|Jethro Tulin’s testimony read to Barrick shareholders at their 2009 Annual General Meeting
April 29th, 2009
|My name is Jethro Tulin and I hold a proxy from Mr. David Wurfel.
Mr. Munk, I am an indigenous Ipili from the Highlands of Papua New Guinea. I have traveled half way across the world to speak out against the grave human rights and environmental conditions my people face because of your Porgera mine. I came to this meeting last year as well, telling your shareholders and Barrick’s Board of Directors about the situation in Porgera, but all questions from shareholders were censored from Barrick’s webcast of the meeting.
Since I spoke at this meeting last year, there have been 5 more killings of indigenous community members by your security guards and more women have been raped by your security guards. These issues are now being investigated by the Special Rapporteur on extra-judicial killings at the United Nations.
The toxic waste you continue to dump into our 800 kilometer long river system (which would be illegal in Canada) has caused the Norwegian Government to divest its pension fund from more than 230 million Canadian dollars worth of shares in Barrick Gold and to report that its decision was based on its â€œassessment that investing in the company entails an unacceptable risk of the Fund contributing to serious environmental damage.â€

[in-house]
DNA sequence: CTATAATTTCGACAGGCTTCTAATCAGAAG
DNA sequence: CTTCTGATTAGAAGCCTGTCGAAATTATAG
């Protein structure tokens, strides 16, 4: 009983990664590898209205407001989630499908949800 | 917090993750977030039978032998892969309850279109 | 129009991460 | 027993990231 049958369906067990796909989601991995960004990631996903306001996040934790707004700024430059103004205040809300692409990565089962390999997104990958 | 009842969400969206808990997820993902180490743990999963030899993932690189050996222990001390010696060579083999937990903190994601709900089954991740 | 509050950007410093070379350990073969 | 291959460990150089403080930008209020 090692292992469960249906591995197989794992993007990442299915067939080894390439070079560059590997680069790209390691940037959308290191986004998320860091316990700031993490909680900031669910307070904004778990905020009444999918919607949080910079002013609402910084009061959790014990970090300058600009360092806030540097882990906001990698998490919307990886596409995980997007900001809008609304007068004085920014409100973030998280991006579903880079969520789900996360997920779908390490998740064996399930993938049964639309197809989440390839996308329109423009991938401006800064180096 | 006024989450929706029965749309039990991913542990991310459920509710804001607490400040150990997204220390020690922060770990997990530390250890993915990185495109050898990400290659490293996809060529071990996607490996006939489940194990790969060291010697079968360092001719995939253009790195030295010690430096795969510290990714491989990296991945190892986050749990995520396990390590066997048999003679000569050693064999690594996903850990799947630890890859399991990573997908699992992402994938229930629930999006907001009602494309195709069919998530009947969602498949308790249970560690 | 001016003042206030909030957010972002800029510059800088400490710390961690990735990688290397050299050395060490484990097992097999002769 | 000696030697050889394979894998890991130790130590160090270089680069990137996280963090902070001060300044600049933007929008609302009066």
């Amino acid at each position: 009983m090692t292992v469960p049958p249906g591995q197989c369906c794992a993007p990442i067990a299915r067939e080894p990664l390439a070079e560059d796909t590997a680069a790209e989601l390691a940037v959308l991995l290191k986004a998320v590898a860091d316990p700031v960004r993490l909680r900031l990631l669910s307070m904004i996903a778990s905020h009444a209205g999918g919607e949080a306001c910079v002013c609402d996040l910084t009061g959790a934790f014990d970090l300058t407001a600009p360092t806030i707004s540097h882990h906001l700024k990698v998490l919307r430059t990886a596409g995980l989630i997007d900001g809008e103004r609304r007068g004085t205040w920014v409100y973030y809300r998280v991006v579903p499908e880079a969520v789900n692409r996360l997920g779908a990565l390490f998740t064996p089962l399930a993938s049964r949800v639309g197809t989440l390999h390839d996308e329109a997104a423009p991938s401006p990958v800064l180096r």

Now, under the influence of your company, the Papua New Guinea government has imposed a virtual State of Emergency in Porgera. When I came to Canada last week I received reports from Porgera that landowners who have spoken out against your mine are now being targeted. This week, and while I am standing here before you, their houses are being burnt down and they are fleeing for fear of their life.
Days after your Annual Meeting last year I met with your Senior executives Peter Sinclair and Vince Borg, and a commitment was made to establish dialogue and find a way to address the issues. But this dialogue has never taken place. Instead the human rights and environmental abuses we have been suffering for many years have continued.
Mr. Munk, your mine has destroyed our land, our water, our safety and our ability to feed ourselves. We know that we can no longer live on our ancestral land. We know that we must leave our place so that our children can have a future. But rather than offer us fair terms for our relocation you are calling for military action and our houses and lands are being torched.
My questions for you, Mr. Munk, are on behalf of the Porgera Alliance, a coalition of human rights activists and Porgera landowners: